Of course because Kirby is an artist as well as a writer, in the ’70s Kirby started to shed some of the things that didn’t interest him and started to focus on the things that did. As he entered the ’70s you lost some of the things that tied these worlds to our everyday world. He just doubled down on the alien aspects of what he did and drew more and more for impact rather than photorealistic representation. If you look at some of those ’60s work that he did with Joe Sinnott, like Fantastic Four, they reached a point where it’s just panel after panel of these beautifully rendered images packed with incidental detail and just really beautiful. In the ’70s there was less of that. The ’70s stuff read better, it flowed better. I felt the reality of those characters and situations more than I did with the ’60s Marvel stuff.

Do you have a favorite Kirby work?

My favorite issue is New Gods #7, “The Pact.” I wish Kirby made a hundred comics like that. You can tell that was him going all out on the pulp sci-fi fantasy that he grew up with and loved. It wasn’t until Star Wars came out that you saw something with that impact and imagination in a pop format. A close second would be Mister Miracle #9 which is called “Himon” and it’s similar to that. Set on these fantasy worlds of Apokolips and New Genesis, and Earth only exists as this far distant place that Scott Free is escaping to in the last couple panels. Other than that, you’re looking at something that’s a sci-fi fantasy epic, this whole new genre that was a blending of everything that was going through Kirby’s mind.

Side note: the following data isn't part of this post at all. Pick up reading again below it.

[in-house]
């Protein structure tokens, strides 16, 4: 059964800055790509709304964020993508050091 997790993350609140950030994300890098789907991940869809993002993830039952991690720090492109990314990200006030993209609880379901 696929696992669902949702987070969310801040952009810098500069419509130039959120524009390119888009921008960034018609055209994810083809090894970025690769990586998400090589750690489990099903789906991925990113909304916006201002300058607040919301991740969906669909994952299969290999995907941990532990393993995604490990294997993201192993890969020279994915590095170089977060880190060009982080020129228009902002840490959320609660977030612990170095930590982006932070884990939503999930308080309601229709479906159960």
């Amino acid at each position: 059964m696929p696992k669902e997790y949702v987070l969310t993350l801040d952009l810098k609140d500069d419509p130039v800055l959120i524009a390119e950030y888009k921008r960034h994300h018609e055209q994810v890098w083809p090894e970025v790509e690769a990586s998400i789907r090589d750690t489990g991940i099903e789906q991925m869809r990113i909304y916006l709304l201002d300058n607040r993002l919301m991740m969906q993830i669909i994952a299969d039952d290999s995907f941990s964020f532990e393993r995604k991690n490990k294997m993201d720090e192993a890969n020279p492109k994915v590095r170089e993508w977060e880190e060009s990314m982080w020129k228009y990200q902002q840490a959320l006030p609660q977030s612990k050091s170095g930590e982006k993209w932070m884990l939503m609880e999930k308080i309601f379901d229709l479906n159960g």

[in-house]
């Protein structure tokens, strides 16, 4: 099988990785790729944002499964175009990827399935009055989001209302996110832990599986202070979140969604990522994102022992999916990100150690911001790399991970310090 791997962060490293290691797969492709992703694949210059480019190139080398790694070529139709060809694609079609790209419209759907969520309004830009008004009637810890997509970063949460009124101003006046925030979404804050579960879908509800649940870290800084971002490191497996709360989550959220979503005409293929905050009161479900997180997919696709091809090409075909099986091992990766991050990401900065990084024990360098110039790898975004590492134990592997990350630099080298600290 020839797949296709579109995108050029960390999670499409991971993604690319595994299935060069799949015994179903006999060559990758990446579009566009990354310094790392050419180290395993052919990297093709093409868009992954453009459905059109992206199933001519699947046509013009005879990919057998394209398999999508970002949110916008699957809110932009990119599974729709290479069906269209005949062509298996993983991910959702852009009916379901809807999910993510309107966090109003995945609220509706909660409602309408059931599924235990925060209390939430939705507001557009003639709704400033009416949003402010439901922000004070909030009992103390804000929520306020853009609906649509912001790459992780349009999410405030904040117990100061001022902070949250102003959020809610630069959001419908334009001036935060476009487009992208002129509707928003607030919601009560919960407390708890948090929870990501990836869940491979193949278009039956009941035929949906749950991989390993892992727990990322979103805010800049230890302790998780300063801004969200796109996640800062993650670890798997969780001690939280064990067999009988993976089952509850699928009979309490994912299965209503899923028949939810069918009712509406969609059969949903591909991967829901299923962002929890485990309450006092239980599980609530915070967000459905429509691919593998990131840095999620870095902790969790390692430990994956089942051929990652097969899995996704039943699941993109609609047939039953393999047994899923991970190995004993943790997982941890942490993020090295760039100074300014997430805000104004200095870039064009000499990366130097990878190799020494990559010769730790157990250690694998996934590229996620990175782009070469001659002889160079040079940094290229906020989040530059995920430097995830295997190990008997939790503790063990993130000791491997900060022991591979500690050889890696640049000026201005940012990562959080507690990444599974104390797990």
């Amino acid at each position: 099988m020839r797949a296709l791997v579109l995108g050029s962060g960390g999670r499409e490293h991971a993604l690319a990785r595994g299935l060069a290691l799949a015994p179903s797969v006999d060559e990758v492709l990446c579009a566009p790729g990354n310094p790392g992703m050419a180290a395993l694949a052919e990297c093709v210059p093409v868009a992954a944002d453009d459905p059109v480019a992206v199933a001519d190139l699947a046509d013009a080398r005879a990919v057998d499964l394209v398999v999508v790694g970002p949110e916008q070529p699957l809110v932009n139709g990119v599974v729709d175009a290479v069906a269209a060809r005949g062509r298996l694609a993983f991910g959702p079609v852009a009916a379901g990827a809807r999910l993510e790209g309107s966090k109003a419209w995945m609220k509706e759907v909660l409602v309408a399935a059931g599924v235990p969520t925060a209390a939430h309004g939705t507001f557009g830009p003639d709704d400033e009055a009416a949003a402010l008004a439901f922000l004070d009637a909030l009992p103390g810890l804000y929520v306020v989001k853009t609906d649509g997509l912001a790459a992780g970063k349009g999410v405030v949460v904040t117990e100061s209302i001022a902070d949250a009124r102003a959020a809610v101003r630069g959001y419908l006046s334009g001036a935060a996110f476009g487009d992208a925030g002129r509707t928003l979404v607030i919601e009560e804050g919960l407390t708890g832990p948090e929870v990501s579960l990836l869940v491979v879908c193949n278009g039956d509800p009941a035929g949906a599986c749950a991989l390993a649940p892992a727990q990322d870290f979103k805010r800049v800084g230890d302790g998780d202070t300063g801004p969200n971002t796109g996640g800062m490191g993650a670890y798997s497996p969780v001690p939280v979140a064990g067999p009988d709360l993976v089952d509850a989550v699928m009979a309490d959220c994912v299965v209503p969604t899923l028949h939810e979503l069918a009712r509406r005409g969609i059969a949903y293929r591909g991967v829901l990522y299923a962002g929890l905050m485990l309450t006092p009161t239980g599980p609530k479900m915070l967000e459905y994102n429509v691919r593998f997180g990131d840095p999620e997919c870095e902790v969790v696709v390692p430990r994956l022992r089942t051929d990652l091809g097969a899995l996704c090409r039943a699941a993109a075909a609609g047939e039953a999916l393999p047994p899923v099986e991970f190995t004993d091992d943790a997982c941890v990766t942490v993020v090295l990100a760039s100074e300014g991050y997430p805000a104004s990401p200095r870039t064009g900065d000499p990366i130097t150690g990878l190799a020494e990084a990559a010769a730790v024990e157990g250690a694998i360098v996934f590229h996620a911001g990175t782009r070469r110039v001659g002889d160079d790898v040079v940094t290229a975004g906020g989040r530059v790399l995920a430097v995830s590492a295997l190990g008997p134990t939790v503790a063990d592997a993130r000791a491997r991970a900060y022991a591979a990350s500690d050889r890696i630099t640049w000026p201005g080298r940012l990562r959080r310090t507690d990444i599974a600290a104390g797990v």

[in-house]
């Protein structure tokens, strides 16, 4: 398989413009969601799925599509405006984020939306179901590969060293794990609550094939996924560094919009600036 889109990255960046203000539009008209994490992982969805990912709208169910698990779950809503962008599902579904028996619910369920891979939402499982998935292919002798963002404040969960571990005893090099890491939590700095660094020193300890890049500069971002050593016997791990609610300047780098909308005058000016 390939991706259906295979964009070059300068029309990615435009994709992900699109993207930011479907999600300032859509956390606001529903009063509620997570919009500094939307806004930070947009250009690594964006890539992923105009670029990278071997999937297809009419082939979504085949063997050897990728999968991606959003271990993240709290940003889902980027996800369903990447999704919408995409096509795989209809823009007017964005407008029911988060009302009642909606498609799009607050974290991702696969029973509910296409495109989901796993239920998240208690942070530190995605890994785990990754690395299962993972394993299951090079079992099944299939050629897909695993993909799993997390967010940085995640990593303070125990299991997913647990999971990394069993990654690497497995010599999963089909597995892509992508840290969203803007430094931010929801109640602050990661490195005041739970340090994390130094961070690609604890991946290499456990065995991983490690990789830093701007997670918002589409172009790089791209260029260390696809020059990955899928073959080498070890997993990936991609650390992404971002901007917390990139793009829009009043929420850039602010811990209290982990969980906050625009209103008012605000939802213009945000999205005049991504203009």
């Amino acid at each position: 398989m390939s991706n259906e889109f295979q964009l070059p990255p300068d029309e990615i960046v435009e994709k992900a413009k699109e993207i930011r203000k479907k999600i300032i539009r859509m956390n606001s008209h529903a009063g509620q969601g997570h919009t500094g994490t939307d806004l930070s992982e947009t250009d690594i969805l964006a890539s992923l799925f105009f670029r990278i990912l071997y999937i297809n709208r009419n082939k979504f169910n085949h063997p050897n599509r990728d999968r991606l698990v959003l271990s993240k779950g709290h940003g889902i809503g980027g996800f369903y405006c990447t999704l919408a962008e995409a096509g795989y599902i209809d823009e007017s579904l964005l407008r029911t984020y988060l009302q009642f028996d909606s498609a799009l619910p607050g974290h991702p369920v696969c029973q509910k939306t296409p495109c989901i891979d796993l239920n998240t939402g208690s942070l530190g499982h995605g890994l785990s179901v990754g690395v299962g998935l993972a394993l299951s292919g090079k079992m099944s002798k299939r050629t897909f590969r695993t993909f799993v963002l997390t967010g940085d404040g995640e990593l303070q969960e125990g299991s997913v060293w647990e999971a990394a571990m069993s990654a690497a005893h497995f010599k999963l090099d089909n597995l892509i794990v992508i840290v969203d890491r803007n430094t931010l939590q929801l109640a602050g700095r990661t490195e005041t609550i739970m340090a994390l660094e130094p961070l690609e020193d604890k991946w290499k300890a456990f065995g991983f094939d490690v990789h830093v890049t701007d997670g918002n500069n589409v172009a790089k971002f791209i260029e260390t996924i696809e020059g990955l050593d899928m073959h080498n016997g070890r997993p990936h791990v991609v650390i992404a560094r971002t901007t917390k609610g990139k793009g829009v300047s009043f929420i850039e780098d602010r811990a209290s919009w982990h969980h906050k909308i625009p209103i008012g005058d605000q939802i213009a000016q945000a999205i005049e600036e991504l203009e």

What are you doing for the centennial? Or are you spending it like Kirby would have, at the drawing table?

That’s pretty much every day for me. I’m doing a bunch of things for his centennial. The Saturday before I’m doing a talk about Kirby here in Pittsburgh, and I’m doing an appearance at a store. All of these things are in honor of Kirby’s 100th birthday. I’m doing some drawings for the Hero Initiative. There’s a bunch of things going on, but on the day itself, I think I will be doing exactly what you said, drawing comics. I’ve also been this past month doing short comics and drawings of Kirby that I’ve been posting on social media and my website. It’s his 100th. There’s not going to be another anniversary that’s quite as impactful so I put everything aside for a bit to celebrate someone who’s had that much of a direct impact on me.

Young Jack Kirby and Joe Simon by Tom Scioli
Kirby: A Comic About Jack Kirby